By: Jerry Finzi, Grand Voyage Italy
Growing up, one of my favorite things to ask for when my family went to a restaurant was “meat sauce.”
Meat sauce on spaghetti. Meat sauce on ravioli. Meat sauce on veal cutlets. I’d even ask for meat sauce on top of chicken parmesan! Well, I’ve grown up and matured (OK, somewhat). In this article I’ll show you how to make a grown-up version of “meat sauce”–Ragù alla Bolognese.
One of the very first meals we had during our voyage to Italy was Pici al Ragù…a Tuscan version of Spaghetti Bolognese. We had just gotten off the train from Rome in the small Tuscan town of Chiusi Scalo (“Scalo” designates the part of a town that surrounds a railway station). Chiusi proper, a historic Tuscan town with proud roots back to the Etruscans, was up on the nearby hilltop.
We were so weary from having traveled about 16 hours or more, first by air to Rome and then by train from Rome to Chiusi, where we were to pick up our rental car. And at this point we were also famished–needing to re-fuel. When we got off the train, the Hertz office was closed for riposa (a 3-hour siesta), so we had planned to have lunch while we waited. I had already picked out the trattoria that we would eat at, selected weeks before while fine-tuning the details on my Google Earth maps…we would eat our first Italian meal at Trattoria Porsenna, one block from the train station. It was a fantastic choice. With only 12 tables and a casual country style, we ordered a bottle of gassata for the table and waited for our meals. When the Pici al Ragù came, I couldn’t believe how delicious it was.
By the way… Pici is a sort of thick, hand-rolled spaghetti. Ragù is basically a meat sauce, the best of which is Ragù alla Bolognese, which originated in Bologna but is found all over Italy nowadays. People will tell you that “spaghetti Bolognese” doesn’t exist in Italy–but it does. The sauce will just be called “Ragù” instead of “Bolognese”, as in “Spaghetti al Ragù”, and typically in place of spaghetti the dish is usually served with tagliatelle, a long, flat, fresh pasta noodle–“Tagliatelle al Ragù”.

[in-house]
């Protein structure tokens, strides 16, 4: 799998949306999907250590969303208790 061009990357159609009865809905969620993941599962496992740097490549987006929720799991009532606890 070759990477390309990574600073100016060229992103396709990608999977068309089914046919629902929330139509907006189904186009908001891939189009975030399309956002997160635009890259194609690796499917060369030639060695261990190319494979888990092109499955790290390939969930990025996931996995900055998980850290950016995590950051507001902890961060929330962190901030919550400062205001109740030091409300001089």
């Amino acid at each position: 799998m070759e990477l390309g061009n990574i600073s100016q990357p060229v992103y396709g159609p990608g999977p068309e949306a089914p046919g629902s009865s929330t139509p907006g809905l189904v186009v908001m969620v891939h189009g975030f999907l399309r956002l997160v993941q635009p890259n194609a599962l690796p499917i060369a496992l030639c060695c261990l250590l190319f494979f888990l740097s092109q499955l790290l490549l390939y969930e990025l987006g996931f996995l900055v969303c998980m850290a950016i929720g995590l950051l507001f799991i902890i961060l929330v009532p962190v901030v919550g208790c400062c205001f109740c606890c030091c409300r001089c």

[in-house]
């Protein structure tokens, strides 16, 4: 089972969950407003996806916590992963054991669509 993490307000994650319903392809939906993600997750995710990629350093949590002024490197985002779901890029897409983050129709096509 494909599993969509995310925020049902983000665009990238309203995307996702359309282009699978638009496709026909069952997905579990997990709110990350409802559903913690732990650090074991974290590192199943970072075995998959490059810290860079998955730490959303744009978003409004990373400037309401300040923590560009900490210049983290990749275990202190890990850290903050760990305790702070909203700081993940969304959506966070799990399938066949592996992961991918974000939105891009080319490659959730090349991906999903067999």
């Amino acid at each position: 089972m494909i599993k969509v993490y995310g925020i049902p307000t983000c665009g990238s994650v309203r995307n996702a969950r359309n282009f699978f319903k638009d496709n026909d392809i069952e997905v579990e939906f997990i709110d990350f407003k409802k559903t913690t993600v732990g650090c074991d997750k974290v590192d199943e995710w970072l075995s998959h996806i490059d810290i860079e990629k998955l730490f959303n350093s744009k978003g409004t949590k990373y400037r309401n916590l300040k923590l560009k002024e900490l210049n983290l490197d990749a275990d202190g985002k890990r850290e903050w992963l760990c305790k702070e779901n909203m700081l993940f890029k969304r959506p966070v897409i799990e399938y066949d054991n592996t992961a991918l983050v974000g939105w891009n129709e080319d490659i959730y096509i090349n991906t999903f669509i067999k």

Historic records even prove that in centuries past, spaghetti (dried) was commonly used with a Ragù sauce anyway. (NOTE: In the weeks that followed, we saw “Spaghetti alla Bolognese” listed on many menus). So, whatever the name, and no matter what type of pasta you put under it, I knew that this was the Ragù I wanted to duplicate when I returned back home.
2 pounds ground beef (80% or less fat)
1/4 pound speck (cut 1/4″ thick), 1/4″ dice (Speck is a smoked prosciutto)
1 large Vidalia onion (or 2 large yellow onions)
1 teaspoon sugar (for sauteing onions)
4 tablespoons canola oil (for sauteing)
3 carrots, 1/4″ dice
3 celery stalks, 1/4″ dice
4 garlic cloves, smashed then diced
5 bay leaves (remove after cooking)
1-1/2 tablespoons thyme
1/4 teaspoon dried red pepper flakes
1 tablespoon dried basil
1 cup full bodied red wine (Primativo, Montepulciano, Chianti, etc.)
1 28-ounce can Tuttorosso crushed tomatoes
1 6-ounce can tomato paste
1 cup heavy cream
- Heat 4 tablespoons of canola in a large stock pot, then add the onions, carrots and celery. Sprinkle in the sugar. Saute on medium heat until onions are translucent.
- Add the diced Speck and saute for 1 minute, then add the diced garlic. Cook for another minute or two, but don’t burn the garlic.
- Add the ground beef and cook on moderate flame, stirring occasionally until lightly browned. You can add the spices at this point… basil, thyme, pepper flakes and bay leaves.
- As the meat cooks, turn over the mixture to allow for equal browning and distribution of the spices.
- Turn up the flame and add the wine. Using a flat bottom wooden spoon, scrape the bottom of the pan (you want to get up any fond that might have developed). Cook for 2 minutes until the alcohol has evaporated from the wine.
- Turning the flame down to medium, add the crushed tomatoes and tomato paste, and combine well into the meat/vegetable mixture. Cook for 3-5 minutes.
- Next, add the heavy cream, mix, then turn the flame down to simmer (use a smaller back burner, or use a heat diffuser plate under your pot).
- Simmer, stirring occasionally and cook for 3 hours covered. Then, remove the lid and continue simmering for another hour or until the sauce thickens considerably (making sure the bottom of the pot doesn’t burn). If you feel like your sauce hasn’t thickened enough, you can always use the old Italian Nonna trick…toss in a handful or two of breadcrumbs).
This recipe will make enough Bolognese sauce for several meals. It also freezes very well.
If you would like to make fresh tagliatelle to go with your Bolognese sauce, read Making Fresh Pasta at Home: Not a Necessity, but a Tradition.
Also, try Baked Standing Rigatoni in a Mug. It’s also wonderful spread on a bruschetta for a small lunch or snack.